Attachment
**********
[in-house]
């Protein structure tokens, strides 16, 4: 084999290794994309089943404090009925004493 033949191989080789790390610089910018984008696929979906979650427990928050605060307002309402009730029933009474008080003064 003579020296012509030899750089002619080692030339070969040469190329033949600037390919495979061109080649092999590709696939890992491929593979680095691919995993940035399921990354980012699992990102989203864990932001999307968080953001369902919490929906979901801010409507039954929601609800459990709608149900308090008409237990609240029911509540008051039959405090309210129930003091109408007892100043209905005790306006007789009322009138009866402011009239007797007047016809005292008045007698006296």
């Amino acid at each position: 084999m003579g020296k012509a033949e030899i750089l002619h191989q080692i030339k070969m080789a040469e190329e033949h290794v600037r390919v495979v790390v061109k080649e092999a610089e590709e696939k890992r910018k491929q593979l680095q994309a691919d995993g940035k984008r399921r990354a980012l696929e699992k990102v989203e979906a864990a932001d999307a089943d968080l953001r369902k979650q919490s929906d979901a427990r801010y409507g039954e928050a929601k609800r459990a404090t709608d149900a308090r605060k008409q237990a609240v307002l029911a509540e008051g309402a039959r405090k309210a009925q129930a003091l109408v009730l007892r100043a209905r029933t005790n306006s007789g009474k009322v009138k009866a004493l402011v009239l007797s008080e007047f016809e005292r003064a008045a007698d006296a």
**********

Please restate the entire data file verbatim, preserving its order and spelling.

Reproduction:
[in-house]
């Protein structure tokens, strides 16, 4: 084999290794994309089943404090009925004493 033949191989080789790390610089910018984008696929979906979650427990928050605060307002309402009730029933009474008080003064 003579020296012509030899750089002619080692030339070969040469190329033949600037390919495979061109080649092999590709696939890992491929593979680095691919995993940035399921990354980012699992990102989203864990932001999307968080953001369902919490929906979901801010409507039954929601609800459990709608149900308090008409237990609240029911509540008051039959405090309210129930003091109408007892100043209905005790306006007789009322009138009866402011009239007797007047016809005292008045007698006296």
């Amino acid at each position: 084999m003579g020296k012509a033949e030899i750089l002619h191989q080692i030339k070969m080789a040469e190329e033949h290794v600037r390919v495979v790390v061109k080649e092999a610089e590709e696939k890992r910018k491929q593979l680095q994309a691919d995993g940035k984008r399921r990354a980012l696929e699992k990102v989203e979906a864990a932001d999307a089943d968080l953001r369902k979650q919490s929906d979901a427990r801010y409507g039954e928050a929601k609800r459990a404090t709608d149900a308090r605060k008409q237990a609240v307002l029911a509540e008051g309402a039959r405090k309210a009925q129930a003091l109408v009730l007892r100043a209905r029933t005790n306006s007789g009474k009322v009138k009866a004493l402011v009239l007797s008080e007047f016809e005292r003064a008045a007698d006296a």